In this article we will discuss Cathie Wood’s latest stock picks and analyze her latest YouTube talk. To skip our discussion, go directly to Cathie Wood’s Top 5 Stocks Picks from her Q4 Portfolio.
Cathie Wood’s ARK is going through massive turbulence as investors flee high-growth stocks following rising yields and worries about inflation. ARK’s 5 ETFs have fallen 23% since early February through March 8, while ARK’s famous Innovation ETF crashed 31% through March 8 from its mid-February highs. The 65-year-old investor who is known for her prescient and profitable bets on disruptive industries like electric vehicles, DNA sequencing, biotechnology, genetic editing and new battery technologies, posted a blowout year in 2020, with her Innovation Fund up 152%. Investors flocked to invest billions into ARK’s ETF, pushing the firm’s assets to as much as $60 billion.
Cathie Wood’s ARK’s Losses and Its Future
Cathie Wood’s bets are mostly based on a core assumption that the human society will continue to embrace advanced technologies that solve key problems in healthcare, automobiles, lifestyle and financial transactions. Despite the current turbulence and the resurgence of cyclical stocks, Ms. Wood’s thesis holds, especially for the companies that are working on truly disruptive technologies that could change the course of history. Some of these companies include Tesla, Teladoc Health, Crispr Therapeutics, Zoom Video Communications, Ke Holdings Inc., among others.
Cathie Wood has become a celebrated figure on Reddit, where thousands of enthusiasts call her “Mama Cathie” or “Queen” of investing. Ms. Wood regularly posts videos on her YouTube channel, which has over 380,000 subscribers as of March 19.
In a March 6 segment on her YouTube channel, Ms. Wood talked about several important topics. We will mention some of the important points from her talk below by transcribing her video and adding some important quotes.
“We do believe we are on the right side of change, and disruptive innovation, transformative innovation, is going to deliver exponential growth trajectories for many of our companies. Most of them, the growth rates are enormous, and I think, some people find them unbelievable,” said Wood.
Cathie Wood’s Thoughts on the EV Market: “Extreme Sense of Confidence”
Cathie Wood remains bullish on the EV market.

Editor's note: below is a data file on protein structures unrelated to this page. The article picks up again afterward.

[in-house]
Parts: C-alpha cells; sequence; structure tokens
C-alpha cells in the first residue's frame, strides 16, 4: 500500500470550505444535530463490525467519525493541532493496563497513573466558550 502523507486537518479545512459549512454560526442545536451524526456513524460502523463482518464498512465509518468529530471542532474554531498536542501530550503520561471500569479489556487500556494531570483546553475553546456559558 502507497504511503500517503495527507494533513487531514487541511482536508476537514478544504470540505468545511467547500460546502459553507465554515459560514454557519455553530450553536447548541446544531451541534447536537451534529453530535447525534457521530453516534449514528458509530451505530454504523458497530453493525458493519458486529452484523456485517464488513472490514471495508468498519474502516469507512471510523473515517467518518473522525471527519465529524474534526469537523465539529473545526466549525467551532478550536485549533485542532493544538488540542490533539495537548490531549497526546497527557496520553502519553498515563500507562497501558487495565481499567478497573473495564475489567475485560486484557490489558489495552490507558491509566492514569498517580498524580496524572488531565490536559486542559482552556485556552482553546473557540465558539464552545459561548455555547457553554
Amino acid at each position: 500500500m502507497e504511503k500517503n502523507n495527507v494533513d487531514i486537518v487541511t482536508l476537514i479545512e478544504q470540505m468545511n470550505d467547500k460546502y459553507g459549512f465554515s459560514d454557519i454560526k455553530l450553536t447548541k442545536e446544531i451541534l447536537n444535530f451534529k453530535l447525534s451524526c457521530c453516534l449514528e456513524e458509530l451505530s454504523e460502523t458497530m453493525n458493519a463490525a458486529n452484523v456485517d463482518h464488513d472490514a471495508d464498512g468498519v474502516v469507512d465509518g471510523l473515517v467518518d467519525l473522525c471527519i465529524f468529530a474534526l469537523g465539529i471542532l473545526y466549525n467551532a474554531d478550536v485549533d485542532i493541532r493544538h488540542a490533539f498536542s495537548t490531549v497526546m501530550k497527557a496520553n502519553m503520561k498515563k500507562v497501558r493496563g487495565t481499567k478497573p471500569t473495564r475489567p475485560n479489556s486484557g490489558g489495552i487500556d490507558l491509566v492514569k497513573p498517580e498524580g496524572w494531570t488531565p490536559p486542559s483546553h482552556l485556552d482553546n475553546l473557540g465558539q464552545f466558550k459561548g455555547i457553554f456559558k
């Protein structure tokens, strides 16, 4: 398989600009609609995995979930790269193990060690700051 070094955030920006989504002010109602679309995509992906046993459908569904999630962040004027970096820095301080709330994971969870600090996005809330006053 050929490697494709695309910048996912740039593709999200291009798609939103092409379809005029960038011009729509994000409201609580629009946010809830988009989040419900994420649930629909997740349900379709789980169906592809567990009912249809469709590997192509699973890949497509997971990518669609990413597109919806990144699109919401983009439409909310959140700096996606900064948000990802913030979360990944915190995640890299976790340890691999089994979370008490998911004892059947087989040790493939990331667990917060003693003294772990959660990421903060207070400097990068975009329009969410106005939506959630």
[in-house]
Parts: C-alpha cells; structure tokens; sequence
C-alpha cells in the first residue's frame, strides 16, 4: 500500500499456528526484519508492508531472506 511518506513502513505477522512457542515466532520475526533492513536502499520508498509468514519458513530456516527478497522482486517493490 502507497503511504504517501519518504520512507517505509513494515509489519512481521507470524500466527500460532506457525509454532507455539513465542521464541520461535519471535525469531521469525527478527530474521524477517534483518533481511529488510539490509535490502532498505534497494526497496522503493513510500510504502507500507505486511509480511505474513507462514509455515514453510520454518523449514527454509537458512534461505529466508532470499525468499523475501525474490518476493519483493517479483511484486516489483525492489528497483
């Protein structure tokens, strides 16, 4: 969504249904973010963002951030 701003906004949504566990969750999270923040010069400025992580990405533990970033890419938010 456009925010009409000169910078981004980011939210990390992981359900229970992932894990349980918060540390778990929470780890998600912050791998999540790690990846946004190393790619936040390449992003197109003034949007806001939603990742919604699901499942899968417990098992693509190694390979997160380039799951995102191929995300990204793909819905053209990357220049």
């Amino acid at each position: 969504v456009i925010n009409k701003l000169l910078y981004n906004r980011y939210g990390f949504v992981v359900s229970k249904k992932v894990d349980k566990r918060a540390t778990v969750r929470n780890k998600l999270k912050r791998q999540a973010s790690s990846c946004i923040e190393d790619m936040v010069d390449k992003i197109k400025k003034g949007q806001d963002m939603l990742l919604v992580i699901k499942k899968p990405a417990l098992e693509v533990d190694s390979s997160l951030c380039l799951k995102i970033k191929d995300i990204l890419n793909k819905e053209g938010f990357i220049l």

“We expect unit sales of electric vehicles globally, including China, to compound at an 82% annualized rate during the next five years. Most people, when they see a number like that, they’ll just say I don’t believe it. It’s not possible, and the reason we that skepticism often is because of where the automobile industry is right now. It is very mature. It’s not growing. We believe it has peaked, and that means all cars are in secular decline. If we are right that we are moving into more of a ride-sharing, both human-driven and autonomous, during the years ahead. This idea that electric vehicle sales could grow at an 82% annual rate, they’re just not going to believe it. That skepticism festers, especially, I would say, among institutional investors, whose analysts on the auto sector are mostly value analysts… You know, there are trends evolving here that are really fostering a lot of skepticism, especially the growth rates and the sustainability of the growth rates. But our research gives us an extreme sense of confidence that we are on the right track and that the truth will win out.”
Institutional & Retail Investors and Tesla’s Future
“I think there’s a big difference between the way institutional investors look at investing and retail investors. We know that the Tesla example is a good one to illustrate the differences, and I know there was a lot of frustration, and it seems to have been pent up over many years. About Tesla, our research on it, lots of fear, uncertainty, and doubt with which we had to contend, but we thought it was a good thing. A lot of institutions are not set up to analyze a stock like Tesla. I’m not saying all institutions, but I’m saying most institutions. The reason for that is, after the tech and telecom bust 20 years ago, and on top of that, the ’08-’09 meltdown in the equity markets and the bond markets. There developed a lot of risk aversion, and volatility became a bad word. We have a volatile strategy, and we use that volatility to our benefit. Volatility is…